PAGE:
Apples.
Apples. - 
Listen To The Story
Marketplace

Unless you grow or hunt all your own food, chances are you've encountered natural flavors in things you eat. According to a study by the Environmental Working Group, "natural flavor" is now the fourth most common ingredient in food after salt, water, and sugar.

So, what are natural flavors? Why are they seemingly in everything? And if they are so natural, why don't ingredient labels list what they are? These questions come from Marketplace listener Jean Beach.

Since being diagnosed with Celiac Disease, Beach has been diligently checking ingredient labels. She sees natural flavors everywhere. On the iced tea she drinks, the ingredient list reads water, natural flavors, and then tea, which means there's more natural flavoring in Beach's tea than actual tea.

When it comes to flavors, Lisa Lefferts with the Center for Science in the Public Interest says there are a lot of mysteries, and calls the flavor industry a “big black box.” Lefferts says a flavor ingredient can be some combination of about 2,300 possible substances. 

By reading the ingredient label, customers can tell if the flavor is artificial or natural. Artificial flavors are entirely man-made — chemicals synthesized to deliver a particular taste. Natural flavors are processed from a substance initially found in nature, but those substances can vary widely.

Take castoreum, for instance. “Castoreum is a natural flavor extracted from the anal castor sacs of beavers,” Lefferts says, “and it's used to help create a vanilla or occasionally a fruity taste. So, in other words, vanilla flavor doesn't necessarily come from the vanilla bean.”

Okay, you are probably not eating castoreum, it's expensive and primarily used in fragrances. Most natural flavors come from more obvious sources like herbs and fruit.

The problem Lefferts says, is that flavors are not real food. “The main reason to be concerned about flavors, whether they are natural or artificial, is that when they are in there, you can be pretty sure that something real and nutritious has been left out,” she says.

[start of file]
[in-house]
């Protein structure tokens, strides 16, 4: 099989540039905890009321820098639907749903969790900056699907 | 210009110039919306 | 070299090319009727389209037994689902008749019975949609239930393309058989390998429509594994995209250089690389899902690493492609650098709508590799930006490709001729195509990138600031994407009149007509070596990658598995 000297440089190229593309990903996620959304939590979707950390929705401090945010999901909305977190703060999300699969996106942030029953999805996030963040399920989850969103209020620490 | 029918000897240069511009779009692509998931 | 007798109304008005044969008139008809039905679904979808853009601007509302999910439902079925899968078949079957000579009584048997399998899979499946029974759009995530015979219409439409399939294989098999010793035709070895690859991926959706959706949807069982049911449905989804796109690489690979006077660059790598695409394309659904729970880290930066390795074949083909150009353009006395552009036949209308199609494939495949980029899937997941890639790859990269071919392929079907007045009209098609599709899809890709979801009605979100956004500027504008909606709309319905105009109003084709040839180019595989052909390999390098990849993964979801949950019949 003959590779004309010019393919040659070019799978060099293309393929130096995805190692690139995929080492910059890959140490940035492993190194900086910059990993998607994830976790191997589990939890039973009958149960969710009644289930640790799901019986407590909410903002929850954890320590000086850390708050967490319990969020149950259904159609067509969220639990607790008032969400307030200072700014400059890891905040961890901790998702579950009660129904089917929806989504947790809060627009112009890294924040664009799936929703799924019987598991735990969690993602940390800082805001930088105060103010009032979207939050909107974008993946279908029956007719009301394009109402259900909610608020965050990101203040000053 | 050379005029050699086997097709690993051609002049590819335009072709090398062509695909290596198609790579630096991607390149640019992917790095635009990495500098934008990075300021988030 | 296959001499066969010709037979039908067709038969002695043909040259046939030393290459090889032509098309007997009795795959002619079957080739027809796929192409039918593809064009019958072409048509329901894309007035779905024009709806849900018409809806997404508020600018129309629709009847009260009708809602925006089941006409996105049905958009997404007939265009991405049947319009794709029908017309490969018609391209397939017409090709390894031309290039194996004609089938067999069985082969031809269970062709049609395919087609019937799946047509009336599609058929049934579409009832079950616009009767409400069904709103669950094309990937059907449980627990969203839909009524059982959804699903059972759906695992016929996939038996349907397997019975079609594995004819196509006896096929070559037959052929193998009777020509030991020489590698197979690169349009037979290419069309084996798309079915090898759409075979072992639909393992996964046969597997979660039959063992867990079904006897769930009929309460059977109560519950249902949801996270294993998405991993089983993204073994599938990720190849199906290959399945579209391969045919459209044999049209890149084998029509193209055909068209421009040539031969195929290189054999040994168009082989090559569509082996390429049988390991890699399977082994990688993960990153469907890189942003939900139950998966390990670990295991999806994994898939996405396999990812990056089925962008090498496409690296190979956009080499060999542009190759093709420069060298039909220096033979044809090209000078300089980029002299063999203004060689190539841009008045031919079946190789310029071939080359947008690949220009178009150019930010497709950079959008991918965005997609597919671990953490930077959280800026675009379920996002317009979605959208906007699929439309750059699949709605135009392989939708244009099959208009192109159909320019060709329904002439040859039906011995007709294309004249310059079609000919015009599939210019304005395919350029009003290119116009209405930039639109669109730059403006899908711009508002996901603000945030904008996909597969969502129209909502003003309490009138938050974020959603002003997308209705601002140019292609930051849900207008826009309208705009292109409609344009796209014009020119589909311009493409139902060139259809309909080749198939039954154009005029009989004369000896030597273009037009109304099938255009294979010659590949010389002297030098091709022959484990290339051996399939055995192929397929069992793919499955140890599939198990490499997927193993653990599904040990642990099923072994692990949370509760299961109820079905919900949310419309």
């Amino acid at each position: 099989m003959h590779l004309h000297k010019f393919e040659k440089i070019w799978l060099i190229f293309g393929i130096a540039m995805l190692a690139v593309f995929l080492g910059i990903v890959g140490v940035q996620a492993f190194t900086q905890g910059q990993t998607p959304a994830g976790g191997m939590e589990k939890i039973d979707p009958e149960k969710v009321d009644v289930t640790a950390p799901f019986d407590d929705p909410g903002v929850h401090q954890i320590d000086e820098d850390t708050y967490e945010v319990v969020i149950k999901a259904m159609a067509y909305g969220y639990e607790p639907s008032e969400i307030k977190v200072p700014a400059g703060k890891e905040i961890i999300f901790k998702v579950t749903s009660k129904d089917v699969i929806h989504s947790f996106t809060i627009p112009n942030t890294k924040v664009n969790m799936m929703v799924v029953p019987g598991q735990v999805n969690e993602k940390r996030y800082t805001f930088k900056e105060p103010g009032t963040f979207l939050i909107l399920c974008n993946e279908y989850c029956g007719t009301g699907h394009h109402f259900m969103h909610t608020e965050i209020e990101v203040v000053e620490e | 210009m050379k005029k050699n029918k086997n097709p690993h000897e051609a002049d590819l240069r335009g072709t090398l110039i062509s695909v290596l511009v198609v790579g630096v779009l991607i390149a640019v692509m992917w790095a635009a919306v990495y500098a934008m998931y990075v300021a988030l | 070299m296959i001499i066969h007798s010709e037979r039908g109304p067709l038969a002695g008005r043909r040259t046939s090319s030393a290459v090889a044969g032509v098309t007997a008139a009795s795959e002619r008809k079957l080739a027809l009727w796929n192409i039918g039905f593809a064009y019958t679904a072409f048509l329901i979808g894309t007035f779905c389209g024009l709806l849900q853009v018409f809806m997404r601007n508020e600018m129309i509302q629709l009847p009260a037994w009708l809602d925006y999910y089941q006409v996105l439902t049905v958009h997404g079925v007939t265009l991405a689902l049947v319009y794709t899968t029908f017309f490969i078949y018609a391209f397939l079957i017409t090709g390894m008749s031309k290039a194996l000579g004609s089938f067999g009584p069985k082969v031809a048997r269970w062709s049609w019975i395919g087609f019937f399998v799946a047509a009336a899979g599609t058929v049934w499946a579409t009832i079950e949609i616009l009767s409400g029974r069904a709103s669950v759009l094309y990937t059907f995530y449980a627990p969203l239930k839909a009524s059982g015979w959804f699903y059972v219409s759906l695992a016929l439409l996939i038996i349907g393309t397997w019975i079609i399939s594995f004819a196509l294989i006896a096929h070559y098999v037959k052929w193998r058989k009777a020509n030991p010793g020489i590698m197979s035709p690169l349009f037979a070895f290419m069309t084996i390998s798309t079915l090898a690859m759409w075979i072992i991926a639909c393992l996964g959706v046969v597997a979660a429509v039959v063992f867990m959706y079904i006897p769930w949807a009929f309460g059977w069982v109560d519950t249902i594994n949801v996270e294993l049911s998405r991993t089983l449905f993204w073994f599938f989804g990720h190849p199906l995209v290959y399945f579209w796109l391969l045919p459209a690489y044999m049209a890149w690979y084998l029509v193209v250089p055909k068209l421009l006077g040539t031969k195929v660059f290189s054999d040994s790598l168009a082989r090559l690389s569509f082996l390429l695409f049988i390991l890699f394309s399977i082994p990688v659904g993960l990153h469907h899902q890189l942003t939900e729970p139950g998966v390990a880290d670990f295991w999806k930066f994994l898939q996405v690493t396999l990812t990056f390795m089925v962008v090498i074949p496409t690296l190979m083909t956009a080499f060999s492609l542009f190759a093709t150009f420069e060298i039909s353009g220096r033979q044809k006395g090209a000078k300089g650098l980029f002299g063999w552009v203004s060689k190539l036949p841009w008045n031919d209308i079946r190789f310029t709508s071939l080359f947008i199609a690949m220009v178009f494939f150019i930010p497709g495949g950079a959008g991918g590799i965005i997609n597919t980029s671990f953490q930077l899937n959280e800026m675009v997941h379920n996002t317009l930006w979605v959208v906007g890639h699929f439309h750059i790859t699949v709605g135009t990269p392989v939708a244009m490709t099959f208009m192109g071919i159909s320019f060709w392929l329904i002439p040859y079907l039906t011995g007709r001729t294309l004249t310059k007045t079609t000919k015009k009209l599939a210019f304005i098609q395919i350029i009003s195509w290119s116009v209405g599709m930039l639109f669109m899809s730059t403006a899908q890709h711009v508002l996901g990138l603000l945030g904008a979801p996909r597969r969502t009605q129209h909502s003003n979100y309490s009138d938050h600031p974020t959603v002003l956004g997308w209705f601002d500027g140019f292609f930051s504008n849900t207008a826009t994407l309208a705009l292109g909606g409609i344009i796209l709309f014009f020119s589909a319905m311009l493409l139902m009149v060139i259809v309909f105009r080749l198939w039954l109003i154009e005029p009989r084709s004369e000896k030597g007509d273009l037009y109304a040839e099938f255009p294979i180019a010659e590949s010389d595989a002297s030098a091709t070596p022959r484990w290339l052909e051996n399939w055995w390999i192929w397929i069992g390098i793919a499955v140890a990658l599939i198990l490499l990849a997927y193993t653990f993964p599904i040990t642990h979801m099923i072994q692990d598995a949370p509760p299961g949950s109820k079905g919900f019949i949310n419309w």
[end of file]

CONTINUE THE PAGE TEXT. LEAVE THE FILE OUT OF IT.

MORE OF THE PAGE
But raw ingredients can be tricky. They may be expensive, or spoil. In packaged food, they may not even taste right, says John Hallagan. He' s with the Flavor and Extract Manufacturers Association. Hallagan says “You can't achieve the same flavor sensation from just putting strawberries in a bottle and mixing water in. It's not going to taste like strawberry to you.”

So, companies craft their own strawberry flavors — maybe they mix in a little fruit extract with some compounds processed from other plants, even trees. 

Sue Ebeler, a food scientist and professor at the University of California Davis, says a few drops of the right ingredients can make a big impact on flavor. We're talking about parts per trillion, she says, just a few molecules in an entire swimming pool.

Ebeler says advances in science have helped companies understand which molecules influence taste. A gas chromatograph could break down the flavor components of a substance to help replicate it.

So, why not explain what natural flavors are on ingredient labels? For one thing, Well, companies want to keep their special formulas secret — plus what sounds more appetizing: Things like beaver castor sacs and a long list of chemicals, or natural flavor?

“Putting the word natural anywhere there gives you an aura,” Marsha Cohen says. Cohen is a professor at the UC Hastings College of Law, and says when it comes to selling food, she says, it's all about the aura.

I call Jean Beach back to tell her what I've found out. She's not impressed by the “natural aura."

Beach says she feels less comfortable about natural flavors, and would like to avoid them altogether. Problem is, they're in so many things.

“I think the best compliment I can give is not to say how much your programs have taught me (a ton), but how much Marketplace has motivated me to go out and teach myself.” – Michael in Arlington, VA

As a nonprofit news organization, what matters to us is the same thing that matters to you: being a source for trustworthy, independent news that makes people smarter about business and the economy. So if Marketplace has helped you understand the economy better, make more informed financial decisions or just encouraged you to think differently, we’re asking you to give a little something back.

Become a Marketplace Investor today – in whatever amount is right for you – and keep public service journalism strong. We’re grateful for your support.